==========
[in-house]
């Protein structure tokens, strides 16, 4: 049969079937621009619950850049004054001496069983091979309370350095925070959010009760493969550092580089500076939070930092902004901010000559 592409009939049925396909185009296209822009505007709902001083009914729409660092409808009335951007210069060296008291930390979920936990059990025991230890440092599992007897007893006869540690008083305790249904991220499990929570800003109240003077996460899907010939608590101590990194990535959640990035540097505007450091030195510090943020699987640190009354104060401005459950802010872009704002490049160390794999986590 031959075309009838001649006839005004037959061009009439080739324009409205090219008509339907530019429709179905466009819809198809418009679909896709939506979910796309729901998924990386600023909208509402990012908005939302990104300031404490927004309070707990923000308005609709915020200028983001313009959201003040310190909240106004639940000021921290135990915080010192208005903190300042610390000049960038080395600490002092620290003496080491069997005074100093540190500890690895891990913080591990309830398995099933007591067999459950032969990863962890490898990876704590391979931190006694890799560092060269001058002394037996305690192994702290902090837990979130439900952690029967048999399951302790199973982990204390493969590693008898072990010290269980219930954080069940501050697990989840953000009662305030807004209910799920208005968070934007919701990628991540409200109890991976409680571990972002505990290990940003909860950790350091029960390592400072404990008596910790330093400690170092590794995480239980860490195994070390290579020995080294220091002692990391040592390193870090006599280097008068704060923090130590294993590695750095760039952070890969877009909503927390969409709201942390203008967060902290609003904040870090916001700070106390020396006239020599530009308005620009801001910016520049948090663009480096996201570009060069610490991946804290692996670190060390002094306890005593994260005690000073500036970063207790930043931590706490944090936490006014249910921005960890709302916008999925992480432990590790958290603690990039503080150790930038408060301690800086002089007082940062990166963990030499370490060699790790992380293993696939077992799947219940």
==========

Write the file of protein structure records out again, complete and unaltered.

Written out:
[in-house]
């Protein structure tokens, strides 16, 4: 049969079937621009619950850049004054001496069983091979309370350095925070959010009760493969550092580089500076939070930092902004901010000559 592409009939049925396909185009296209822009505007709902001083009914729409660092409808009335951007210069060296008291930390979920936990059990025991230890440092599992007897007893006869540690008083305790249904991220499990929570800003109240003077996460899907010939608590101590990194990535959640990035540097505007450091030195510090943020699987640190009354104060401005459950802010872009704002490049160390794999986590 031959075309009838001649006839005004037959061009009439080739324009409205090219008509339907530019429709179905466009819809198809418009679909896709939506979910796309729901998924990386600023909208509402990012908005939302990104300031404490927004309070707990923000308005609709915020200028983001313009959201003040310190909240106004639940000021921290135990915080010192208005903190300042610390000049960038080395600490002092620290003496080491069997005074100093540190500890690895891990913080591990309830398995099933007591067999459950032969990863962890490898990876704590391979931190006694890799560092060269001058002394037996305690192994702290902090837990979130439900952690029967048999399951302790199973982990204390493969590693008898072990010290269980219930954080069940501050697990989840953000009662305030807004209910799920208005968070934007919701990628991540409200109890991976409680571990972002505990290990940003909860950790350091029960390592400072404990008596910790330093400690170092590794995480239980860490195994070390290579020995080294220091002692990391040592390193870090006599280097008068704060923090130590294993590695750095760039952070890969877009909503927390969409709201942390203008967060902290609003904040870090916001700070106390020396006239020599530009308005620009801001910016520049948090663009480096996201570009060069610490991946804290692996670190060390002094306890005593994260005690000073500036970063207790930043931590706490944090936490006014249910921005960890709302916008999925992480432990590790958290603690990039503080150790930038408060301690800086002089007082940062990166963990030499370490060699790790992380293993696939077992799947219940």